October, 2000

There are some who contend that here is no such thing as a midlife crisis. Some are researchers. Others are academicians. Some are in the men's movement. I happen to disagree. I ask you to hear me out. 

I can talk extensively about the scientific method, its strengths and weaknesses. It has many strengths. But in this area, I feel that science has let us down. In this area, there seems to be as much unquestioned acceptance of all things scientific as there is acceptance of the viability of this culture for men. 

Men look like they're doing very well if it is assumed that cultural success holds deep satisfaction. Then a researcher might measure cultural success, asks questions about merits, and pronounces the midlife crisis a myth. In science, you get what you're looking for, and you don't get what you're not looking for. I don't blame scientists for their motivation or their ingenuity. I blame some scientists and academicians, arrogant in their certainty, whose assumptions may be based on cultural blind spots.

I have found the midlife crisis to be obvious, once the right questions are asked. And once the denial evaporates under the questioning. That conclusion is anecdotal, which is why this is a thoughts column. It is not rigorously scientific. But it is a conclusion I ask you to take seriously, because I believe it is based on accurate cultural assumptions.

The cultural denial of men's internal crises is epidemic. The culture tells men to deny the very pain that signals that something is wrong inside. Men are taught to go down with their denial and the shipwreck of their lives, being the manly thing to do. This denial enables a cultural trajectory that values the accumulation of goods instead of the good. It enables an addiction to consumer matter instead of what really matters. Who this really serves is beyond me. But the better question is, who can stop it. 

One of the things that feeds the denial is shame. Men are ashamed to admit to dissatisfaction, instead becoming the confident captain of a leaky ship. But there should be no shame here. The fact is, this culture cannot deliver on its promises, for men or women. The guarantee has nothing behind it. It's a no-win situation. The only alternative for many in this type of abusive situation is denial. 

Midlife, 35-55, is a crucial time because a man usually gets strong enough to start questioning the agenda, as well as his own happiness, at this time. There need be no shame, here, in that midlife is probably the modern time for the next psychological step of most men's maturation. This step is rarely accomplished earlier in a man's life. Fatherhood can be good preparation. However, it is not the end point, even if a man is a fine father.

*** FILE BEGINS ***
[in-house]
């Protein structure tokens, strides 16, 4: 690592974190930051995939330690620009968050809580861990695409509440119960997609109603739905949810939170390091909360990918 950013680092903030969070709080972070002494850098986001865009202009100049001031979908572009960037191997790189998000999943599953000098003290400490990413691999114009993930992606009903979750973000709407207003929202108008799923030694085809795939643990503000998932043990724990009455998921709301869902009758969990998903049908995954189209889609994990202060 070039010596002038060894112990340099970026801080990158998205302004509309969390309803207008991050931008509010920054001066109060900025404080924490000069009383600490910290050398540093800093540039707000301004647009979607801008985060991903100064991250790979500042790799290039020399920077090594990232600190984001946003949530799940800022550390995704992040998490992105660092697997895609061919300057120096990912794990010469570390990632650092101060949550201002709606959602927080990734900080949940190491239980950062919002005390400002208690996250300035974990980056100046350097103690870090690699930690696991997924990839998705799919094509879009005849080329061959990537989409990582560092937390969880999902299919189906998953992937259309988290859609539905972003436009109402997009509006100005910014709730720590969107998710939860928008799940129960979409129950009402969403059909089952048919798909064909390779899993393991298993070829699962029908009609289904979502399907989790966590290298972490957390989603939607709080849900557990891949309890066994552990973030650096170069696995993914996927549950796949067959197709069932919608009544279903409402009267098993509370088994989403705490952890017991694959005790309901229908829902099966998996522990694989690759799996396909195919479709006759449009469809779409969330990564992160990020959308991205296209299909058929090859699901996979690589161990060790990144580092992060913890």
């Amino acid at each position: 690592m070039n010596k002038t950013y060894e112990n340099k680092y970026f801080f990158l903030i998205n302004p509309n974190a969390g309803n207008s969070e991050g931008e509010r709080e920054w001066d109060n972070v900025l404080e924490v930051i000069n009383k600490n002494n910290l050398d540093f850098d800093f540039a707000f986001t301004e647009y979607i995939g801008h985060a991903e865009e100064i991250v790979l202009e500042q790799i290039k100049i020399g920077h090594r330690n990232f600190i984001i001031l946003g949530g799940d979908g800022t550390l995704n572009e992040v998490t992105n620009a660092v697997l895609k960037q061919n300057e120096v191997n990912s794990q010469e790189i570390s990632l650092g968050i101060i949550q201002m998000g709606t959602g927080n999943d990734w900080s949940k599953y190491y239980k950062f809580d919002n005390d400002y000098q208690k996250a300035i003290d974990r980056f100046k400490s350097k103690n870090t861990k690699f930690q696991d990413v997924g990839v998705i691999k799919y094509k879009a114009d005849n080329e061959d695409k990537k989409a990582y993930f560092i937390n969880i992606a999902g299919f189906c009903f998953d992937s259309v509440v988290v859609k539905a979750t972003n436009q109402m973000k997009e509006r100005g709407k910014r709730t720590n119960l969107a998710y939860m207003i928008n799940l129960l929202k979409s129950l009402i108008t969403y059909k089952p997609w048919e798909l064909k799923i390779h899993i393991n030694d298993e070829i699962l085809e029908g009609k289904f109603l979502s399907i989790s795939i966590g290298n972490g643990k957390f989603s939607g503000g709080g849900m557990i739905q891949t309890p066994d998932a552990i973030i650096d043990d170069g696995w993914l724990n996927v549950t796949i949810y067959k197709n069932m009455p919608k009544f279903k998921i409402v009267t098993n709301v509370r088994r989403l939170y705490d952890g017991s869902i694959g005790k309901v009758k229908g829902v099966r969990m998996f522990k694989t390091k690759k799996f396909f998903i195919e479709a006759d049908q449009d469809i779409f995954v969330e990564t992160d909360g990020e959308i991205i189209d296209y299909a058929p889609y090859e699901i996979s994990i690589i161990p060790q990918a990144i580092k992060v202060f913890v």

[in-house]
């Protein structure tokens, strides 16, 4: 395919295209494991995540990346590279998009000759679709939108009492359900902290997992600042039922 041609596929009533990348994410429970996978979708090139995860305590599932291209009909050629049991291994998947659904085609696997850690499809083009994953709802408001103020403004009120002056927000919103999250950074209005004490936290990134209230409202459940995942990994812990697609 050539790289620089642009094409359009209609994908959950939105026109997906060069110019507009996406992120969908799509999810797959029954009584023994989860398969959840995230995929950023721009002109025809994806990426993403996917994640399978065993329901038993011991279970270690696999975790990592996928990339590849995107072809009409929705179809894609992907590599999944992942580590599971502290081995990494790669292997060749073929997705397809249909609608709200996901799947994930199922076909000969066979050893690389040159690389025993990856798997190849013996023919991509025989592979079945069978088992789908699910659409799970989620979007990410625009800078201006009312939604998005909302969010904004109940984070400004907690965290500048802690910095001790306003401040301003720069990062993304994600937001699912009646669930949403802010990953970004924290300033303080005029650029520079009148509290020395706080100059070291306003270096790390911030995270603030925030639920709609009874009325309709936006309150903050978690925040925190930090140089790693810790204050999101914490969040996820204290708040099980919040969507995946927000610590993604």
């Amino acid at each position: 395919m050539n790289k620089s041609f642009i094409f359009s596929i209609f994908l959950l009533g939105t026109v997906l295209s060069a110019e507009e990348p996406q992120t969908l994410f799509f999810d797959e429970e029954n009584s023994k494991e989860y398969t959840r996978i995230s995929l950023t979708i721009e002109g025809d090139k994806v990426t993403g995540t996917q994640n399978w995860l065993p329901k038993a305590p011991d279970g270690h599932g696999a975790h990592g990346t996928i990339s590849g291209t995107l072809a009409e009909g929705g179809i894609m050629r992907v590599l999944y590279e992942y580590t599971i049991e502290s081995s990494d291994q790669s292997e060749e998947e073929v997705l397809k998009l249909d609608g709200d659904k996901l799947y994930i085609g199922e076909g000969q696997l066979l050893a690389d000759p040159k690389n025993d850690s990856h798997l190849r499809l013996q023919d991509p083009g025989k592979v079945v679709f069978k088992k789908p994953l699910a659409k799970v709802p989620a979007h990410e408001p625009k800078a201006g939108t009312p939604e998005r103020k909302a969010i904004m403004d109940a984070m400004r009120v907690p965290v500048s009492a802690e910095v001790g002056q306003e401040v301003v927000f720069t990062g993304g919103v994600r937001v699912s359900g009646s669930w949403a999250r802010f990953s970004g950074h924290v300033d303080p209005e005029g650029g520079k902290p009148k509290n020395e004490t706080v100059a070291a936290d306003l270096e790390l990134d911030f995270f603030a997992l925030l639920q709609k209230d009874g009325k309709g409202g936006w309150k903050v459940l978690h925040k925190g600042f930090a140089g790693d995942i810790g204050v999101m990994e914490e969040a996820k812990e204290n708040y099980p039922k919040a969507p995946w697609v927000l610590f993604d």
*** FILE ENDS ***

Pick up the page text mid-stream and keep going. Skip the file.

The real meaning of the word crisis is a radical change in direction. There's no shame in changing direction. Since most men are pointed in the wrong direction from the beginning,, disenchantment is actually normal. The initial direction is wrong because it points outside a man, rather than inside. Finding manhood in the marketplace, and happiness in marketplace success, becomes the dead end, calling for a radical reevaluation of the journey.

Joseph Pleck coined a term called Sex Role Strain to describe the inevitable stress caused in men by trying to live up to the cultural models of manhood. This stress is probably the main reason men live significantly shorter lives than women. This stress is also the reason that eventually causes the mind and body to wear out at midlife.

Terrence Real in his book I Don't Want To Talk About It, talks of between 50%-80% of men in our culture have a mild depressive condition called disthymia. He also attributes this depression to the way men are brought up and what is expected of them. I believe disthymia flies under the radar screen until midlife, when, again like SRS, the aggregated years create a critical mass of depression. 

There is a connection between how much one accepts the culture as benevolent and how little one recognizes a midlife crisis. To those who embrace our culture, a midlife crisis is an abnormality bordering on a disease or a curiosity. And like other abusive situations, the victim is blamed. It is often portrayed as some buffoon acting like his teenage son, an ass who gets what he deserves.

However, if the culture is seen as essentially toxic to men, then men who acknowledge and face this crisis are pioneers. It takes courage to say the cultural king has no clothes. The pronouncement lays one open to being shamed, like the aforementioned buffoon, shame being the strongest weapon of the patriarchy. Yet, men who are willing to face the shame can create a new culture that really makes the crisis an anomaly.

I know that some peculiarly blessed men get by their whole life in this society, reaching satisfaction and maturity. Their attitudes and talents match expectations, while no external crisis really cracks their world apart. But if I were a betting man I wouldn't bet on that happening to you or me. Some men win the lottery of life, I guess. But I figure the odds of either of us not reaching that midlife ambush are about the same as one of us winning the lottery.

Copyright © 2000, Larry Pesavento